Nebraska committee startled by drone testimony
By Ben Kreimer
Aerial drones are fun to fly. And that’s a problem in the mind of Nebraska Sen. Paul Schumacher of Columbus.
“They’re too much fun not to use,” said Schumacher, who proposed The Freedom from Unwarranted Surveillance Act, a legislative bill that would prevent drones from landing in the hands of Nebraska law enforcement agencies.
The state Legislature’s Judiciary Committee warmly received the bill, LB412, at a hearing Thursday.
Schumacher presented his bill as a proactive measure to prevent Nebraska law enforcement agencies from using unmanned aerial vehicles, commonly called drones, to gather information that could be used against a person in court, except to counter the high risk of a terrorist attack.
Acknowledging the potential positive aspects of drone use, such as for search and rescue operations, Schumacher explicitly left open the possibility for agencies to request future legislatures to grant further exceptions to the bill.
Sen. Ernie Chambers of Omaha, who said he is opposed to “so-called mechanical justice,” firmly supported Schumacher’s bill.
“I’m commending you for bringing this,” Chambers said. “Your bill is dealing with an area where a boundary is indeed needed.”
Schumacher’s drone concern is twofold. First, he recognizes that drones are big business, as can be observed by the research and development of weaponized and surveillance drone technology for American military use overseas. With the wars in Afghanistan and Iraq winding down, Schumacher doesn’t foresee the drones or their manufacturers and lobbyists disappearing. They will simply start pitching their drones to American law enforcement agencies who, Schumacher says, will be unable to resist the new technology.
His second concern is that once drones are in the hands of American police, they will be used for surveillance in ways that will infringe upon the privacy of citizens.
“The government does not need to have its nose in everybody’s backyard or above everybody’s farm,” Schumacher said. “You have a reasonable expectation of privacy not to be spied on by your local law enforcement or local regulatory agency.”
Amy Miller, the legal director for ACLU Nebraska, supports Schumacher’s bill.
“This (drone use) is not science fiction,” she said.
She added that privacy laws are struggling to keep up with advances in technology. However, Miller then inaccurately told the committee that the Environmental Protection Agency deployed drones for aerial surveillance in Nebraska’s rural areas to monitor water quality near a high concentration of livestock feedlots. A report of the EPA using drones exploded online last year, prompting congressmen from midwestern states to assail the agency. But, the EPA does not use drones anywhere. The flights were with manned aircraft, a practice the Supreme Court said was legal in 1986.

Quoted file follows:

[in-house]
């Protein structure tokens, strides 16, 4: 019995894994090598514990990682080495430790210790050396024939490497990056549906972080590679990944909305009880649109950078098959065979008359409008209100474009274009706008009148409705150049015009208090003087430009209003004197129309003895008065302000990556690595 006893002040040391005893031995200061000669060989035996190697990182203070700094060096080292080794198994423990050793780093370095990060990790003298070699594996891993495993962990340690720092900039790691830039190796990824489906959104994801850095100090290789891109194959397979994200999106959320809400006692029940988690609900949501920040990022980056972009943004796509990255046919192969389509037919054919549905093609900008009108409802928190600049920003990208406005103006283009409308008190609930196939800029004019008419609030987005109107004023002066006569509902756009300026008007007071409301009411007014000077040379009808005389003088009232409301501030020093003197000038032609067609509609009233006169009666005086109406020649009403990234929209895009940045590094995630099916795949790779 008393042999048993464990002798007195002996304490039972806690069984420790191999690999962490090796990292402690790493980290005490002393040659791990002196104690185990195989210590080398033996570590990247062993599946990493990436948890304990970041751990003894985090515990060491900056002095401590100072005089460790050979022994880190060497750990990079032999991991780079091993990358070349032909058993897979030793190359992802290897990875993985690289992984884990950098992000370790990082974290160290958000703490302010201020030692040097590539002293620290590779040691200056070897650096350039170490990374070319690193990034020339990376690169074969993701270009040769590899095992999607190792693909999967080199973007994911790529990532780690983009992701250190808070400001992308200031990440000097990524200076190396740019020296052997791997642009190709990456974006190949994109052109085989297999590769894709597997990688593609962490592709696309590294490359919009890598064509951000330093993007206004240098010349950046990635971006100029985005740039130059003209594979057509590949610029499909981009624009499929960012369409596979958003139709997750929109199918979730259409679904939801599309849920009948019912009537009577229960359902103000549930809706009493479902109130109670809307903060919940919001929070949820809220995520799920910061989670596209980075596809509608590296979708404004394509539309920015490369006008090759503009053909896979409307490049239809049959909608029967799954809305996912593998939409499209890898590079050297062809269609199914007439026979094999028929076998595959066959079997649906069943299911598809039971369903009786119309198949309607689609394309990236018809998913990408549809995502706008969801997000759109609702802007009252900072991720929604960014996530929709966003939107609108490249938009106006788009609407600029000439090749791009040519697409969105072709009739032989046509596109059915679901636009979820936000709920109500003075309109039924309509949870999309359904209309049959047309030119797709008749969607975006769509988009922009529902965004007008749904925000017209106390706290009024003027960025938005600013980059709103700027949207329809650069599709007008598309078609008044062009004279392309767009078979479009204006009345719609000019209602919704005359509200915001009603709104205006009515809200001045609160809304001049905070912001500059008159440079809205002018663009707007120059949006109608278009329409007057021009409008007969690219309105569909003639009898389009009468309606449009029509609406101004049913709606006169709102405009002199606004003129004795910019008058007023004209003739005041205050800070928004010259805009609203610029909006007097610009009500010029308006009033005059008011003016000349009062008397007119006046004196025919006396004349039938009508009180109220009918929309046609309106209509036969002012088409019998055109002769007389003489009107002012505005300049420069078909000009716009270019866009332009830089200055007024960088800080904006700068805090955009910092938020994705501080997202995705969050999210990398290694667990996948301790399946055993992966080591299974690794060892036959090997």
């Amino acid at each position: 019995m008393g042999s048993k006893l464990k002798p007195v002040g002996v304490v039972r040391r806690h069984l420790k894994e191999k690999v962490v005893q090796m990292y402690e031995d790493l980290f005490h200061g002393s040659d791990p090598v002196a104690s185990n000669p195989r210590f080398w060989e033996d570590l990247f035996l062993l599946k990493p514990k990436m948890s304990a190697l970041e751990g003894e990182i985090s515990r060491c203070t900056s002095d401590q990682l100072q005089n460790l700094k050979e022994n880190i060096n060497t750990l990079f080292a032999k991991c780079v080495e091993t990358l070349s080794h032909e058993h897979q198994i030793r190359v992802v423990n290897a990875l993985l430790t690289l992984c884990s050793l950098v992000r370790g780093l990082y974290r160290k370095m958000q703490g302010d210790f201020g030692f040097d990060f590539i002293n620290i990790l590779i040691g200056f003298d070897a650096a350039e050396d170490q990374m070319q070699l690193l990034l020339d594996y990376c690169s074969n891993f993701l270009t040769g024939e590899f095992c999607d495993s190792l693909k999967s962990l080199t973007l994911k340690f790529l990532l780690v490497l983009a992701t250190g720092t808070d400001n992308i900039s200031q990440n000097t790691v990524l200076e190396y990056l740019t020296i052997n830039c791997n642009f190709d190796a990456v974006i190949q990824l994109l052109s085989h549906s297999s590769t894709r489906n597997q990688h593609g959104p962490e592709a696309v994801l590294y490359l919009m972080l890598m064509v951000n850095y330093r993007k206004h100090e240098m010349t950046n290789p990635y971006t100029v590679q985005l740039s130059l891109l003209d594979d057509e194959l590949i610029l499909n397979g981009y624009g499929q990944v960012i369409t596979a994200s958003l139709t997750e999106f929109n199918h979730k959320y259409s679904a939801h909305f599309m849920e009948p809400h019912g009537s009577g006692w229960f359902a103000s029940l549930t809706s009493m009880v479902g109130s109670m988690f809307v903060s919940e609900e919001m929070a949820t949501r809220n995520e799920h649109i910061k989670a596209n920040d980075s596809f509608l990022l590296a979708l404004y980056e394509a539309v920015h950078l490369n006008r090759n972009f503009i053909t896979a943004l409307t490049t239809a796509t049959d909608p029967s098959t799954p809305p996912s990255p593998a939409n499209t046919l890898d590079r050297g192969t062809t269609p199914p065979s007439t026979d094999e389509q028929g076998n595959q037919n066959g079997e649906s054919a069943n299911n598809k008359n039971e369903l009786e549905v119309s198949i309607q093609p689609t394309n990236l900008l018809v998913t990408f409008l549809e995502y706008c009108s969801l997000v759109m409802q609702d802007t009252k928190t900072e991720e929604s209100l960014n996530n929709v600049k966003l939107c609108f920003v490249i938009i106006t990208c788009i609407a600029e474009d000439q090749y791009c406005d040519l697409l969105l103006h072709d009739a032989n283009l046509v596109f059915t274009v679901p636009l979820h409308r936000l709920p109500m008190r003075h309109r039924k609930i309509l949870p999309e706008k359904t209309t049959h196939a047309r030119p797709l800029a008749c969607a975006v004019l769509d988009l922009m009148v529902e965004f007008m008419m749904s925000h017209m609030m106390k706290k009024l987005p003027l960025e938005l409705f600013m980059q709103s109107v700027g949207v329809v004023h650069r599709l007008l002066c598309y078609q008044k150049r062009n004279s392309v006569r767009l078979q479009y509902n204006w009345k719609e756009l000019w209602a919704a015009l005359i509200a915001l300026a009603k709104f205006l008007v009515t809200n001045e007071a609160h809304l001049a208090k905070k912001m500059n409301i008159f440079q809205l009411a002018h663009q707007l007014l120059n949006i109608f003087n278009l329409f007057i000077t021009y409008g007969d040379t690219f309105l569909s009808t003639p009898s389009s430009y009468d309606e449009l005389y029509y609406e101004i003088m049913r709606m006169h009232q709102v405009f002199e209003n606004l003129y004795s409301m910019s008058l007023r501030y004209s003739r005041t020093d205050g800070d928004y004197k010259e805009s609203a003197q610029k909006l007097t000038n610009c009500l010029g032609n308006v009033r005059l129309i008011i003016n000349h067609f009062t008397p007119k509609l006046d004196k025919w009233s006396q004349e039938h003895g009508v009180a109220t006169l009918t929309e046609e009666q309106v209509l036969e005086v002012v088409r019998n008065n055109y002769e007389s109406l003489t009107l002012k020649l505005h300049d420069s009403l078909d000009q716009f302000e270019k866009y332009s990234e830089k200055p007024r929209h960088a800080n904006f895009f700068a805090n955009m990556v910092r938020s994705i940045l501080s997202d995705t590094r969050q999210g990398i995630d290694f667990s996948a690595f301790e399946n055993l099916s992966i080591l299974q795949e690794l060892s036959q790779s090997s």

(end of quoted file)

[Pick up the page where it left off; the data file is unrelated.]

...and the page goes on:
Miller also shared with the committee the low-cost and high-tech side of drones with a provocative description of how crowdfunded TechJect Dragonfly, a hand-size drone with an on-board camera controlled by a smartphone, could spy through house windows.
“This is not technology in a Tom Clancy novel, this is something you can buy off the internet today,” she said, bending the truth, as the Dragonfly is not currently on the market.
Addressing the integration of military drones in American law enforcement agencies, Miller informed the committee of the recent acquisition of a ShadowHawk drone capable of weaponization by the Montgomery County sheriff’s department in Texas.
“This is extremely disturbing,” said Sen. Brad Ashford of Omaha.
“I am amazed at what you presented here today,” said Sen. Al Davis of Hyannis in a shocked tone.
Miller urged the committee to see the need for LB412 to protect Nebraskans’ privacy because of the sloth-like development of national drone legislation, and an unlikelihood of the Supreme Court addressing drone privacy law within the next decade.
Schumacher said LB412 bill came out of a question he was asked by one of his constituents: “What are you going to do about the drones?”
The constituent, Schumacher said, brought forth this question based on news that Florida’s Senate is considering their own drone bill, also called the Freedom from Unwarranted Surveillance Act, that would restrict police from using the airborne technology to gather evidence with some exceptions.
Inspired by Florida’s proposed bill, Schumacher took the name but reworked the exceptions clause, leaving the counterterrorism component intact. Unlike Nebraska’s version, Florida’s bill allows police to obtain a search warrant to authorize drone use.
Florida law enforcement agencies would also receive leeway to deploy a drone without approval if an agency had “reasonable suspicion” that expedient action was needed to prevent human injury, property damage, escape of a suspect or the destruction of evidence.
Schumacher intends for his version of the Freedom from Unwarranted Surveillance Act to put the Nebraska Legislature in control of Nebraska law enforcement drone deployment and the protection of citizens’ privacy. In the future, he expects the bill’s rigid prohibition on drones to flex with exceptions for particular uses of the technology by law enforcement agencies, as long as the exceptions present no privacy implications.
“I’m not a dogmatist,” Schumacher said. “I’m very practical.”